An Indie Authors Guide to: Selling Direct

Selling direct has been getting a lot of buzz the past few weeks in the self-publishing world, and for good reason. IngramSpark recently announced they’re forcing a raise in their minimum wholesale discount, leading a lot of authors to need to raise their prices in order to avoid negative royalties.

Selling direct has always been around, but between IngramSpark and lowered KU payouts, more and more authors are starting to explore it.

I’ve been selling direct since I started my self-publishing journey, so I wanted to make this post to compile all the tips, tricks, and resources I’ve found along the way. This will be a fairly long post, so here’s a quick table of contents that will help you find what you’re looking for a bit easier.

If you’re not ready to start selling direct, that’s fine! Tuck this in your pocket for later. There’s no rule saying you have to do all of this at once. This is your journey, own it!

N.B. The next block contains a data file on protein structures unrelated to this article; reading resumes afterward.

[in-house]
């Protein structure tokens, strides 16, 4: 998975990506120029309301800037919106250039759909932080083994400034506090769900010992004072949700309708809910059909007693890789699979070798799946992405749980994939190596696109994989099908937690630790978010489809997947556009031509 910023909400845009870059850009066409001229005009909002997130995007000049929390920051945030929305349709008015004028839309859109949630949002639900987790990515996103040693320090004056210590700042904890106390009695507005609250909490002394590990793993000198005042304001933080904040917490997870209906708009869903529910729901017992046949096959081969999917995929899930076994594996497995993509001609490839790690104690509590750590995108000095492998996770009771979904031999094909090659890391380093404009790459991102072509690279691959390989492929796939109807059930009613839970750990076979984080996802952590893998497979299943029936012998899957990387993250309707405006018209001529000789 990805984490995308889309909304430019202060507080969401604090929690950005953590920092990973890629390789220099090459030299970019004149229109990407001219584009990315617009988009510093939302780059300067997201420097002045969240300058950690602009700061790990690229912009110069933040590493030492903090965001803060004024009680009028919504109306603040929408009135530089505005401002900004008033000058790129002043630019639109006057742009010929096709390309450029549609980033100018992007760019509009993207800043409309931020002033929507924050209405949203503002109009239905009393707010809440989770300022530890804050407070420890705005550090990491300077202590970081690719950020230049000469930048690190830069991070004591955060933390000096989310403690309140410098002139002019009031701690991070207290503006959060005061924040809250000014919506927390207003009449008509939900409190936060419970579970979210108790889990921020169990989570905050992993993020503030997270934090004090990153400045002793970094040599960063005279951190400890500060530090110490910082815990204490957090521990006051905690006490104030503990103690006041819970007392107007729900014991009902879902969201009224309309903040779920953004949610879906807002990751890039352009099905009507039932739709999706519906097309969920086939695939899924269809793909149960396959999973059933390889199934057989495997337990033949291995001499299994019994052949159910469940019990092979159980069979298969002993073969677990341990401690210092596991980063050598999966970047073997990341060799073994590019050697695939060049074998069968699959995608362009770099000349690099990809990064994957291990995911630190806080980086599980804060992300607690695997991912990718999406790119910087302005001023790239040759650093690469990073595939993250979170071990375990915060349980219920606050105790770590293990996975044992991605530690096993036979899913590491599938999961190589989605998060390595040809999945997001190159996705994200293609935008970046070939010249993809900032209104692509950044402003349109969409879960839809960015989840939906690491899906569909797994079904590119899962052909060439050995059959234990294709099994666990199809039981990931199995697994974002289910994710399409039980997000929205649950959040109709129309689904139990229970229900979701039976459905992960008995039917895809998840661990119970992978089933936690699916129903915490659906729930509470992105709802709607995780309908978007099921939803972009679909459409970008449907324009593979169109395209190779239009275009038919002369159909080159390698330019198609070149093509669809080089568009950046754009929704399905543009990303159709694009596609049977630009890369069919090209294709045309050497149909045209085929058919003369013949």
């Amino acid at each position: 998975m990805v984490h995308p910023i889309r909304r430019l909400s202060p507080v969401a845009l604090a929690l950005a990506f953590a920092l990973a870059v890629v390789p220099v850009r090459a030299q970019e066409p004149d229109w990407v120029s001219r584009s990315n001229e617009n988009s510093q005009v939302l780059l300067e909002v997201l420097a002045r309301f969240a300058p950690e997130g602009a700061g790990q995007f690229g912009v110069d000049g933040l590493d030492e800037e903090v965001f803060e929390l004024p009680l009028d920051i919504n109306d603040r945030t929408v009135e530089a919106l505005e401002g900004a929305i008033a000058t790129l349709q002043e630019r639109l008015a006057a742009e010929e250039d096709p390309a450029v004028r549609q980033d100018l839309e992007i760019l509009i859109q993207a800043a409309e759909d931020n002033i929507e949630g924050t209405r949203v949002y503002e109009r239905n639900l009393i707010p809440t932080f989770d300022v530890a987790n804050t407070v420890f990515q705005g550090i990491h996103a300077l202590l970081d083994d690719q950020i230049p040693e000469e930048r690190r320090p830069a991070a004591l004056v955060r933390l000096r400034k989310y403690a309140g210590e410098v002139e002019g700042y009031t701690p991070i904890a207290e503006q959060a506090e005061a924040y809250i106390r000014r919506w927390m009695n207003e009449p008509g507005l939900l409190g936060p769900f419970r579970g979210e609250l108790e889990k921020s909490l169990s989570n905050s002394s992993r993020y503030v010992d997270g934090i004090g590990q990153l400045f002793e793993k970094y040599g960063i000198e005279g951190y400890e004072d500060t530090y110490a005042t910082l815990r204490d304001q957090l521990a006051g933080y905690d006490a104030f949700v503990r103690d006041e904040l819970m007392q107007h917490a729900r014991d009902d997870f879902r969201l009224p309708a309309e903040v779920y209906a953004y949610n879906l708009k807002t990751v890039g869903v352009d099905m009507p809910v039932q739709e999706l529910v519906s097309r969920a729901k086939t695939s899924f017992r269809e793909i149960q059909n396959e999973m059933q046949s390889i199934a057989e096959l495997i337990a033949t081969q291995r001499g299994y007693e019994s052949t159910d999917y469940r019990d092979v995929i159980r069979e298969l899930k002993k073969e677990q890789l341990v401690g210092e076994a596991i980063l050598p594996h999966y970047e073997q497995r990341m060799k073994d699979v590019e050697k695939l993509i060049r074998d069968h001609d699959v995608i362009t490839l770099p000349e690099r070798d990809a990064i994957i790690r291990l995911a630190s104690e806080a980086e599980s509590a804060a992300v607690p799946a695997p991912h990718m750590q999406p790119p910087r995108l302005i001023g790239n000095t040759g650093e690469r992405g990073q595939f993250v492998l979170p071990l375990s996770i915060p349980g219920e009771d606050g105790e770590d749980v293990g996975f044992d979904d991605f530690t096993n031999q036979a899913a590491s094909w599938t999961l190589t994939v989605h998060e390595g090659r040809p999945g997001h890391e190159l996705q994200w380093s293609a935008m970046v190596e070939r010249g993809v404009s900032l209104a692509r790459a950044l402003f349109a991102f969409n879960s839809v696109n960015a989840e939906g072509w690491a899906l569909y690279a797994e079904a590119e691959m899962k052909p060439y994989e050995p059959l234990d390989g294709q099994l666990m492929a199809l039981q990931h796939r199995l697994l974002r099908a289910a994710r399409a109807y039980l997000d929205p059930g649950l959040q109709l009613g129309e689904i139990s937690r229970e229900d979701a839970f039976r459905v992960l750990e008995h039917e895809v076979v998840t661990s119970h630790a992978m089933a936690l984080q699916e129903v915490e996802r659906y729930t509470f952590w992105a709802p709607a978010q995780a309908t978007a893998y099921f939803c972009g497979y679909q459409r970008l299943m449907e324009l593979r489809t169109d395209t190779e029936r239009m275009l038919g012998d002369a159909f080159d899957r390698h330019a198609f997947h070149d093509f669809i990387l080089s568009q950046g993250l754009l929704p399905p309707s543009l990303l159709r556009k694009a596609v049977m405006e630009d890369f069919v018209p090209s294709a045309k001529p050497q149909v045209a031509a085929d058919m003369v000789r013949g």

Before we get into anything else, you need to decide which e-commerce platform you’re going to use, and if it’s going to be the same platform you host your website on.

Don’t have an author website? Go back to this post and I can get on my soapbox about why you should.

The main contenders for e-commerce platforms (in my order of preference) for authors are:

  1. Shopify
  2. WooCommerce
  3. Payhip
  4. Wix
  5. SquareSpace
  6. Gumroad

Are there more than this? Sure! There’s probably a ton. But these are the best ones for authors, and what we’re trying to do and sell.

Selling direct can be the main purpose of your website, or it can be the side purpose. Shopify, WooCommerce (WordPress), Wix, and SquareSpace can also function as an actual website with other pages, in addition to being your e-commerce platform. It’s easier if it’s all together, but it doesn’t have to be.

If you already have an existing website and just want to dip your toe in the water, see if they have a native e-commerce solution to try out.

But, if you're starting from scratch and you’re planning on selling eBooks or audiobooks selling direct, I highly recommend choosing something that integrates with Bookfunnel so they can handle delivery for you.